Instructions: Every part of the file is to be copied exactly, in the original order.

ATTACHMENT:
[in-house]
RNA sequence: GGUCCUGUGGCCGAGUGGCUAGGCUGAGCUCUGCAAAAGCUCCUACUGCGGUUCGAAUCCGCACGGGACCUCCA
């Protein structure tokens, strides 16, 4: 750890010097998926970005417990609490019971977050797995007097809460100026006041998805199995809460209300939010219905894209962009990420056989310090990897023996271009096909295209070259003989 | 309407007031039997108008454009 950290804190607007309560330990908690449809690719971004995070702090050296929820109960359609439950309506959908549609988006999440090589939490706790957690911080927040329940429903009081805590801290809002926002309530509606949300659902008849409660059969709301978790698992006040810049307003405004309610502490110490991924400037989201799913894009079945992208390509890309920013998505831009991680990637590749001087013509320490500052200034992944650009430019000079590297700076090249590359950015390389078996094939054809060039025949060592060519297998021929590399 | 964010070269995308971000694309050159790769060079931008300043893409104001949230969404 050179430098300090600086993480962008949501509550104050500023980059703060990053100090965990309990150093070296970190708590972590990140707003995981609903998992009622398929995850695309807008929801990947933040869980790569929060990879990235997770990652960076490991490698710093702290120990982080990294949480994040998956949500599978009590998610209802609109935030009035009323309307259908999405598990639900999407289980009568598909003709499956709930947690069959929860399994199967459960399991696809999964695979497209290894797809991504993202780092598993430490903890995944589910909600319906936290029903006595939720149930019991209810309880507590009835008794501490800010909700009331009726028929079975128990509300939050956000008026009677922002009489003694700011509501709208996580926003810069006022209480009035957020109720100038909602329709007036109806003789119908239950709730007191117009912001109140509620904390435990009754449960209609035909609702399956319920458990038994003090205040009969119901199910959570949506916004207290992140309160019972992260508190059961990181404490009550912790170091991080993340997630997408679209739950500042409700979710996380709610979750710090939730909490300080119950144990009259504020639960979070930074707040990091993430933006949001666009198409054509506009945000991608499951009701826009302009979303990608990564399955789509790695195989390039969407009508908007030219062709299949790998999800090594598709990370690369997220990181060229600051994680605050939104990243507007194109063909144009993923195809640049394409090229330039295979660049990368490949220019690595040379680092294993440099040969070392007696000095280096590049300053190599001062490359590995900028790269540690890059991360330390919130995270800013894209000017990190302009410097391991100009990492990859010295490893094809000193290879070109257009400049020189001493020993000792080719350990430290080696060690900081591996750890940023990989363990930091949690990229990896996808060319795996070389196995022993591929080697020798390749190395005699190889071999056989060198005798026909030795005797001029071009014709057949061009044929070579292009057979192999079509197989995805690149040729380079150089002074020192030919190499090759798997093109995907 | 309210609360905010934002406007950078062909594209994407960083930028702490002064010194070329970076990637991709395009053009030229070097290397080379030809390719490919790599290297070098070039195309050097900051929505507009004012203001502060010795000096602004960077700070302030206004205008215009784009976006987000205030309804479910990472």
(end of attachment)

[in-house]
RNA sequence: GGUCCUGUGGCCGAGUGGCUAGGCUGAGCUCUGCAAAAGCUCCUACUGCGGUUCGAAUCCGCACGGGACCUCCA
């Protein structure tokens, strides 16, 4: 750890010097998926970005417990609490019971977050797995007097809460100026006041998805199995809460209300939010219905894209962009990420056989310090990897023996271009096909295209070259003989 | 309407007031039997108008454009 950290804190607007309560330990908690449809690719971004995070702090050296929820109960359609439950309506959908549609988006999440090589939490706790957690911080927040329940429903009081805590801290809002926002309530509606949300659902008849409660059969709301978790698992006040810049307003405004309610502490110490991924400037989201799913894009079945992208390509890309920013998505831009991680990637590749001087013509320490500052200034992944650009430019000079590297700076090249590359950015390389078996094939054809060039025949060592060519297998021929590399 | 964010070269995308971000694309050159790769060079931008300043893409104001949230969404 050179430098300090600086993480962008949501509550104050500023980059703060990053100090965990309990150093070296970190708590972590990140707003995981609903998992009622398929995850695309807008929801990947933040869980790569929060990879990235997770990652960076490991490698710093702290120990982080990294949480994040998956949500599978009590998610209802609109935030009035009323309307259908999405598990639900999407289980009568598909003709499956709930947690069959929860399994199967459960399991696809999964695979497209290894797809991504993202780092598993430490903890995944589910909600319906936290029903006595939720149930019991209810309880507590009835008794501490800010909700009331009726028929079975128990509300939050956000008026009677922002009489003694700011509501709208996580926003810069006022209480009035957020109720100038909602329709007036109806003789119908239950709730007191117009912001109140509620904390435990009754449960209609035909609702399956319920458990038994003090205040009969119901199910959570949506916004207290992140309160019972992260508190059961990181404490009550912790170091991080993340997630997408679209739950500042409700979710996380709610979750710090939730909490300080119950144990009259504020639960979070930074707040990091993430933006949001666009198409054509506009945000991608499951009701826009302009979303990608990564399955789509790695195989390039969407009508908007030219062709299949790998999800090594598709990370690369997220990181060229600051994680605050939104990243507007194109063909144009993923195809640049394409090229330039295979660049990368490949220019690595040379680092294993440099040969070392007696000095280096590049300053190599001062490359590995900028790269540690890059991360330390919130995270800013894209000017990190302009410097391991100009990492990859010295490893094809000193290879070109257009400049020189001493020993000792080719350990430290080696060690900081591996750890940023990989363990930091949690990229990896996808060319795996070389196995022993591929080697020798390749190395005699190889071999056989060198005798026909030795005797001029071009014709057949061009044929070579292009057979192999079509197989995805690149040729380079150089002074020192030919190499090759798997093109995907 | 309210609360905010934002406007950078062909594209994407960083930028702490002064010194070329970076990637991709395009053009030229070097290397080379030809390719490919790599290297070098070039195309050097900051929505507009004012203001502060010795000096602004960077700070302030206004205008215009784009976006987000205030309804479910990472």